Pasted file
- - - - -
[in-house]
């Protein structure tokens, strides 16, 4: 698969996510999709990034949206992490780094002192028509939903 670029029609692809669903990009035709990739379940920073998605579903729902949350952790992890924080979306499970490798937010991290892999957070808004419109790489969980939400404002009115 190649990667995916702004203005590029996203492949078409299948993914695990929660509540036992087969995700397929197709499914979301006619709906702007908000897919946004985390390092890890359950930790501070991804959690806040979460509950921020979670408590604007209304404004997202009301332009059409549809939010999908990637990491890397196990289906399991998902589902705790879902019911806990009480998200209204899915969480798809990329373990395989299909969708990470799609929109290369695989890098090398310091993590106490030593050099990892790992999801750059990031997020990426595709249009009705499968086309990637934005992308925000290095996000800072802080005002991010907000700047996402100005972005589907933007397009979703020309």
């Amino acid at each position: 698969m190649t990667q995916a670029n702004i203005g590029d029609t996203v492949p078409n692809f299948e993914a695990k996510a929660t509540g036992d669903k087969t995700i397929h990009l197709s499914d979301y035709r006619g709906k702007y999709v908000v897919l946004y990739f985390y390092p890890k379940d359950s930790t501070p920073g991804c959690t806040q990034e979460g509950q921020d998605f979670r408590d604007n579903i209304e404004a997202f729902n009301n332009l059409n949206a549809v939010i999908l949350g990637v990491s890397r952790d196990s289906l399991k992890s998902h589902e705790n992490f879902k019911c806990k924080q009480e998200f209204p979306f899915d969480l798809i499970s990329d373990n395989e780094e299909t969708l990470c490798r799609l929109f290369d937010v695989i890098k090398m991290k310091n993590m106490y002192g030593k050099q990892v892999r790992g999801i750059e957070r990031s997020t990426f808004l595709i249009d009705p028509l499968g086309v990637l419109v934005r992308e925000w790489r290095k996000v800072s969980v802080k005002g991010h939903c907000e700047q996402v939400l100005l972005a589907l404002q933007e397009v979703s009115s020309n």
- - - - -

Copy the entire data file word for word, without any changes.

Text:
[in-house]
């Protein structure tokens, strides 16, 4: 698969996510999709990034949206992490780094002192028509939903 670029029609692809669903990009035709990739379940920073998605579903729902949350952790992890924080979306499970490798937010991290892999957070808004419109790489969980939400404002009115 190649990667995916702004203005590029996203492949078409299948993914695990929660509540036992087969995700397929197709499914979301006619709906702007908000897919946004985390390092890890359950930790501070991804959690806040979460509950921020979670408590604007209304404004997202009301332009059409549809939010999908990637990491890397196990289906399991998902589902705790879902019911806990009480998200209204899915969480798809990329373990395989299909969708990470799609929109290369695989890098090398310091993590106490030593050099990892790992999801750059990031997020990426595709249009009705499968086309990637934005992308925000290095996000800072802080005002991010907000700047996402100005972005589907933007397009979703020309």
């Amino acid at each position: 698969m190649t990667q995916a670029n702004i203005g590029d029609t996203v492949p078409n692809f299948e993914a695990k996510a929660t509540g036992d669903k087969t995700i397929h990009l197709s499914d979301y035709r006619g709906k702007y999709v908000v897919l946004y990739f985390y390092p890890k379940d359950s930790t501070p920073g991804c959690t806040q990034e979460g509950q921020d998605f979670r408590d604007n579903i209304e404004a997202f729902n009301n332009l059409n949206a549809v939010i999908l949350g990637v990491s890397r952790d196990s289906l399991k992890s998902h589902e705790n992490f879902k019911c806990k924080q009480e998200f209204p979306f899915d969480l798809i499970s990329d373990n395989e780094e299909t969708l990470c490798r799609l929109f290369d937010v695989i890098k090398m991290k310091n993590m106490y002192g030593k050099q990892v892999r790992g999801i750059e957070r990031s997020t990426f808004l595709i249009d009705p028509l499968g086309v990637l419109v934005r992308e925000w790489r290095k996000v800072s969980v802080k005002g991010h939903c907000e700047q996402v939400l100005l972005a589907l404002q933007e397009v979703s009115s020309n």